13. 13. sulfones 35–37 show lower reactivity in the difluoroolefination reaction with 2-naphthaldehyde 38. The high reactivity of 2-pyridyl sulfone 23 (compared with other sulfones 35–37) may be due to the fact that 2-PySO2CF2 À anion possesses the best nucleophilicity (among four HetSO2CF2 À anions, Het ¼ 2-Py, BT, PT, and TBT) toward carbonyl compounds (Scheme 12). Another important application of difluoromethyl 2-pyridyl sulfone (23) was reported by Prakash and coworkers (Scheme 13) [48]. Alkyl a,a-difluorosulfonates 41 were efficiently synthesized from the reagent 23 and halides. This result not only extends the synthetic application of fluorinated sulfones but also provides a unique solution for the long-standing challenge in the nucleophilic difluoro(sulfonato) methylation reaction. 3.3 Modulating the Fluoroalkylation Reactions by Changing the Metal Counterion Based on our understanding of the proposed “NFE,” the nucleophilic fluoro- alkylation reactions can be improved by attaching an electron-withdrawing group, which makes the fluorinated carbanions thermally more stable and “softer.” More- over, during the past few years, our research results have showed that the metal counterion (M+ ) of the fluorinated carbanions may play an important role in CF–C bond formation reaction. In 2010 we reported that the in situ generated PhSO2CF2 À anion can react with a variety of structurally diverse N-tert-butylsulfinyl ketimines, which will give a variety of structurally diverse homochiral a-difluoromethyl tertiary carbinamines, including a-difluoromethyl allylic amines and a-difluoromethyl propargylamines in excellent yields and with very high diastereoselectivity (Scheme 14) [49]. The reaction between the PhSO2CF2 À anion and a-unsaturated N-tert-butyl- sulfinyl ketimines is highly dependent on the metal counterions, which is different from aldimines and b-acetylenic N-tert-butylsulfinyl ketimines. The former pre- ferred potassium base to other metal bases, while the later showed little base preference. It is believed that the kinetically preferred generation of the PhSO2CF2 À anion by KHMDS and nucleophilic addition of the PhSO2CF2 À anion to ketimines over the undesired aza-enolization of ketimines are the key factors for the success of difluoromethylation of simple ketimines. Scheme 14 Nucleophilic difluoromethylation of ketimines Selective Fluoroalkylation of Organic Compounds 37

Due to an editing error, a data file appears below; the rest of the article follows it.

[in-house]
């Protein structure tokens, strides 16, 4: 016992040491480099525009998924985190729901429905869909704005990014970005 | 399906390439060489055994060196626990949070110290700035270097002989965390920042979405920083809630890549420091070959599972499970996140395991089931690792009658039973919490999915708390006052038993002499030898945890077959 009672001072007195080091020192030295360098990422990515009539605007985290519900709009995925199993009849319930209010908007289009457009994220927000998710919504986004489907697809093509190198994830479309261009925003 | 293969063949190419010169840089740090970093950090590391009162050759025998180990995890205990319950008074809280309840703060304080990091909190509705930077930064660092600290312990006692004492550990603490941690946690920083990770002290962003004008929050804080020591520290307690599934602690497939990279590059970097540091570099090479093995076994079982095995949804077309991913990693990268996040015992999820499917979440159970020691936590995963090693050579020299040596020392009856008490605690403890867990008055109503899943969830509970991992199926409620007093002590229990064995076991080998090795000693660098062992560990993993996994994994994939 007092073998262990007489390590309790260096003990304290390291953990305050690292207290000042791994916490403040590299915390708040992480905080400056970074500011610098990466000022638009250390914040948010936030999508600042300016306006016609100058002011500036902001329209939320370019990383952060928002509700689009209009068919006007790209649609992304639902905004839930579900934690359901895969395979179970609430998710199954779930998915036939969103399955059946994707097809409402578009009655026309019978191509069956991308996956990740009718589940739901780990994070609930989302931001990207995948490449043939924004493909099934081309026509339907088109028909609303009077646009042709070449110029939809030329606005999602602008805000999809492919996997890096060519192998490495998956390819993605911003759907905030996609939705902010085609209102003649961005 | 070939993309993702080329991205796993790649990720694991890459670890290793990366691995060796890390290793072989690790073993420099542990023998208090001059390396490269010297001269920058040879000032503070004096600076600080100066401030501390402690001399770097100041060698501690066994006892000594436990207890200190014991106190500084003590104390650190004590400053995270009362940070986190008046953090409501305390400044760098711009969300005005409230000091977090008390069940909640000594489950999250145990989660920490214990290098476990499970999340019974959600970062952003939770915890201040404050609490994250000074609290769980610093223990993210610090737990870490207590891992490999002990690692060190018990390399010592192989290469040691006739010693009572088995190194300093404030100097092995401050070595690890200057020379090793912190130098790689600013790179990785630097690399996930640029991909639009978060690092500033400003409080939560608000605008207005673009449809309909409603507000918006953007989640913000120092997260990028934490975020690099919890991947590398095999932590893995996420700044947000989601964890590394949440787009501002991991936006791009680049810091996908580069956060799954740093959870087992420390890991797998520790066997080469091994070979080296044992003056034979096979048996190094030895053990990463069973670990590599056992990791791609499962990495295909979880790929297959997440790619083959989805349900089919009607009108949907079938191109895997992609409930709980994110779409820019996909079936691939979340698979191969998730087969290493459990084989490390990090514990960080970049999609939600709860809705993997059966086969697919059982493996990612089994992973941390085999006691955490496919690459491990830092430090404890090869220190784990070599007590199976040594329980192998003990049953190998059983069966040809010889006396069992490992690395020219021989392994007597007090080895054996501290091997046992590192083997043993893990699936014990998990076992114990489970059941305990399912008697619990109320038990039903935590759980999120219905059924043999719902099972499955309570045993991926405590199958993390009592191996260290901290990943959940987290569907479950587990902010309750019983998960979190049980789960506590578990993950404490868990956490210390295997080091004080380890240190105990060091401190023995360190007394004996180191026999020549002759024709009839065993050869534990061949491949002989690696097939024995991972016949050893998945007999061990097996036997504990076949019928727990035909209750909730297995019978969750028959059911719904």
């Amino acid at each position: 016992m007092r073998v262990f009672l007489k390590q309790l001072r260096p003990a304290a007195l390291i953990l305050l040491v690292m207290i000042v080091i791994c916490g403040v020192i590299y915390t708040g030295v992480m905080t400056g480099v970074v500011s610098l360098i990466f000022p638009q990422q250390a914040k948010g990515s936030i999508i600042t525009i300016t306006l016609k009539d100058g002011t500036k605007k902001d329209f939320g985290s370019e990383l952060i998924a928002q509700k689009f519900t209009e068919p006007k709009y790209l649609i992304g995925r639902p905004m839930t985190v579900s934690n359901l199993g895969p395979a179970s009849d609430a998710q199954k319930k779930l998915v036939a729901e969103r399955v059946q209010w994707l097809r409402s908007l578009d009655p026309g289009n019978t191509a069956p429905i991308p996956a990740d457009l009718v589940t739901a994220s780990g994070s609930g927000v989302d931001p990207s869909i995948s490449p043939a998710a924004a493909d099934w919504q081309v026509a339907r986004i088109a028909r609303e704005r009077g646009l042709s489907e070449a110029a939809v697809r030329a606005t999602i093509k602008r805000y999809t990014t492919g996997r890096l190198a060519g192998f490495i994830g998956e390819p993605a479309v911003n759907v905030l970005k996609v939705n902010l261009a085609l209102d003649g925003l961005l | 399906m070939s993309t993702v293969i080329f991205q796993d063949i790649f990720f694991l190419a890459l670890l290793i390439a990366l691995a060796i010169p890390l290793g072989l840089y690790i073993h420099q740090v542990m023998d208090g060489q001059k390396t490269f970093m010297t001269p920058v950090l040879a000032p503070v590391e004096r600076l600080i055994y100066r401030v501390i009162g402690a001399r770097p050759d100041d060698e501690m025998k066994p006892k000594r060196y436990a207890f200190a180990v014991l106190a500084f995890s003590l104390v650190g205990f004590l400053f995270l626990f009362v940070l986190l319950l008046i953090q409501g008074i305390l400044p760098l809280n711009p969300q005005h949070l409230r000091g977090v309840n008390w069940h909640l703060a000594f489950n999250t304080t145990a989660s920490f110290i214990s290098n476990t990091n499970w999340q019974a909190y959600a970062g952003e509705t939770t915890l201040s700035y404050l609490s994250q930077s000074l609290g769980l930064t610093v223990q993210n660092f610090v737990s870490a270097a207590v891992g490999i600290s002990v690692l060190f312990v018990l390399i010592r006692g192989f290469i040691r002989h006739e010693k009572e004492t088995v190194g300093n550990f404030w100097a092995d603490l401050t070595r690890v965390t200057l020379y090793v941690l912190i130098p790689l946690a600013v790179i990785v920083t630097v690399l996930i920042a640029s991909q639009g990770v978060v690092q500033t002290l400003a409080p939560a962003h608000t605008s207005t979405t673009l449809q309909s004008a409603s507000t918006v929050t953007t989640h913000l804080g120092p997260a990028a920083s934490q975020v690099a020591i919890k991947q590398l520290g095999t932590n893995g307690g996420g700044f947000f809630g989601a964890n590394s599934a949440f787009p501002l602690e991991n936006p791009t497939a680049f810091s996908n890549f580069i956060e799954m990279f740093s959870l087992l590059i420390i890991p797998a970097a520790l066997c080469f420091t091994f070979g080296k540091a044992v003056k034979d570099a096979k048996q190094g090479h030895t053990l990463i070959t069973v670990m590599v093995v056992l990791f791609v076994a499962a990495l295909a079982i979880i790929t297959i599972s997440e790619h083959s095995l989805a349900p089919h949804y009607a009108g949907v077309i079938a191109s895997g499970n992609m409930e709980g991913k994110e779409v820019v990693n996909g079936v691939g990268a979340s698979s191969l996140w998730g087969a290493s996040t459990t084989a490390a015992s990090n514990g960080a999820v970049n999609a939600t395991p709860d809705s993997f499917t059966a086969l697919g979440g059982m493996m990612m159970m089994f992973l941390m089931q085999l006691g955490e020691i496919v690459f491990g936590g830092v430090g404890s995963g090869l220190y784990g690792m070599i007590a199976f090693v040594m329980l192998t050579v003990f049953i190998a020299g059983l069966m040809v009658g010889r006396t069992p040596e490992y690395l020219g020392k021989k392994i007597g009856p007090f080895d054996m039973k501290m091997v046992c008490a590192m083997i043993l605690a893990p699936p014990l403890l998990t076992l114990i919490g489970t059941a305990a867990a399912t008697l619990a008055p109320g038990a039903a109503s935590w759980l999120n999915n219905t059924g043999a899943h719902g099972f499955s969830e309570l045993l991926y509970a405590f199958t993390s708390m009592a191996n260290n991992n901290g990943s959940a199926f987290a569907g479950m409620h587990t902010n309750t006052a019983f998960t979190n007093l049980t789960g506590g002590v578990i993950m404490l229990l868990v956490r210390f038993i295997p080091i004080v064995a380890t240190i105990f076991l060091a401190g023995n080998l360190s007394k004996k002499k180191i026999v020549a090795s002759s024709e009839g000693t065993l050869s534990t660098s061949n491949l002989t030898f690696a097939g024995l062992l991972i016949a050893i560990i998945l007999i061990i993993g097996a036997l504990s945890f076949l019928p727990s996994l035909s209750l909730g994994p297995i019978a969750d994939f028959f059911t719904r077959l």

14. 14. The nucleophilic addition reaction between (PhSO2)2CFH (5) and an aldehyde, a reaction that was previously believed to be unattainable, was recently accom- plished by us (Scheme 15) [50]. Among the lithium, sodium, and potassium hexa- methyldisilazides, LiHMDS serves as the best base for this addition reaction, which indicates that the strong Li–O coordination in the carbinolate intermediate 49 plays a very important role in the success of the reaction (Scheme 15). Furthermore, under the same reaction conditions, the similar nucleophilic addition reactions between (PhSO2)2CHX (X ¼ Cl or H) and PhCHO were unsuccessful. That means the fluorine substitution is also very important for the nucleophilic fluoroalkylation reaction, which was further supported by DFT calculations. The copper-mediated perfluoroalkyl (or trifluoromethyl) cross-coupling reaction, involving an “Rf-Cu” species, are well documented; however, corresponding difluoromethylation involving a “RCF2-Cu” intermediate was less studied. It is believed that the carbon–metal covalent bond in fluorinated carbanion will tune its reactivity. Recently, we systematically studied the Cu-mediated fluoroalkylation reactions with iododifluoroacetamides 50 (Scheme 16) [51]. It was found that three types of reactions (cross-coupling, intramolecular cyclization, and homocoupling reactions) may coexist in this Cu-mediated reaction between the reagent 50 and aryl/ alkenyl iodides. The selectivity among these three types of reactions could be controlled by tuning the substituents on the nitrogen atom of iododifluoroacetamides, and/or by removing the cross-coupling reaction partner (aryl/alkenyl halides). By using PhSO2CF2TMS/CuI/CsF in DMF, PhSO2CF2Cu (54) was successfully prepared, which was found to undergo efficiently cross-coupling reactions with propargyl chlorides and alkynyl halides to give relative allenes (55) and alkynes (56) (Scheme 17) [52]. Scheme 15 Nucleophilic additions to aldehyde with (PhSO2)2CFH 38 W. Zhang et al.